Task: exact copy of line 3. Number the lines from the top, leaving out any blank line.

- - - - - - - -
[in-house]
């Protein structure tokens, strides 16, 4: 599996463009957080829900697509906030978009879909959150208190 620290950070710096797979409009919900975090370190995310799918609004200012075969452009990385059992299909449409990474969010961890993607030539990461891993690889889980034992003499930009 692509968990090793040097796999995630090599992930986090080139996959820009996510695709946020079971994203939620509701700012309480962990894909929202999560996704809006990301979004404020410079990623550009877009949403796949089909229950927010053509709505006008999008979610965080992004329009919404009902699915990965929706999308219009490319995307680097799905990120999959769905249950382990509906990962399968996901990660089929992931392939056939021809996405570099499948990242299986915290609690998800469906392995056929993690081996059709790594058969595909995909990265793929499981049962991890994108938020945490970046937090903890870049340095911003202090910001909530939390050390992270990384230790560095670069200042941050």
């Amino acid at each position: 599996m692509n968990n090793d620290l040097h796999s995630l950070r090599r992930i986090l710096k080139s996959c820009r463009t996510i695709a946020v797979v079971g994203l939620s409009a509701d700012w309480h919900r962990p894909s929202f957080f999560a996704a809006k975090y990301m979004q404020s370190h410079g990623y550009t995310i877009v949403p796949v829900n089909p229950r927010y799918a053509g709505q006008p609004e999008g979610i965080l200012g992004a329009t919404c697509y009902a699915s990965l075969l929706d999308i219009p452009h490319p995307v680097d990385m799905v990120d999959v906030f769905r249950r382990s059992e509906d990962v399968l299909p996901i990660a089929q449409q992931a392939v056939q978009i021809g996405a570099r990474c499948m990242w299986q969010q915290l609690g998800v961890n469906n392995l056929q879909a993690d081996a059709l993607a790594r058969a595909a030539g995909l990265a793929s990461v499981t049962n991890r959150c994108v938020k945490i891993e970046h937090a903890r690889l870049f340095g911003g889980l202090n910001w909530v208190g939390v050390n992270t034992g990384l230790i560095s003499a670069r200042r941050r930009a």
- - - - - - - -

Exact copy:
């Amino acid at each position: 599996m692509n968990n090793d620290l040097h796999s995630l950070r090599r992930i986090l710096k080139s996959c820009r463009t996510i695709a946020v797979v079971g994203l939620s409009a509701d700012w309480h919900r962990p894909s929202f957080f999560a996704a809006k975090y990301m979004q404020s370190h410079g990623y550009t995310i877009v949403p796949v829900n089909p229950r927010y799918a053509g709505q006008p609004e999008g979610i965080l200012g992004a329009t919404c697509y009902a699915s990965l075969l929706d999308i219009p452009h490319p995307v680097d990385m799905v990120d999959v906030f769905r249950r382990s059992e509906d990962v399968l299909p996901i990660a089929q449409q992931a392939v056939q978009i021809g996405a570099r990474c499948m990242w299986q969010q915290l609690g998800v961890n469906n392995l056929q879909a993690d081996a059709l993607a790594r058969a595909a030539g995909l990265a793929s990461v499981t049962n991890r959150c994108v938020k945490i891993e970046h937090a903890r690889l870049f340095g911003g889980l202090n910001w909530v208190g939390v050390n992270t034992g990384l230790i560095s003499a670069r200042r941050r930009a």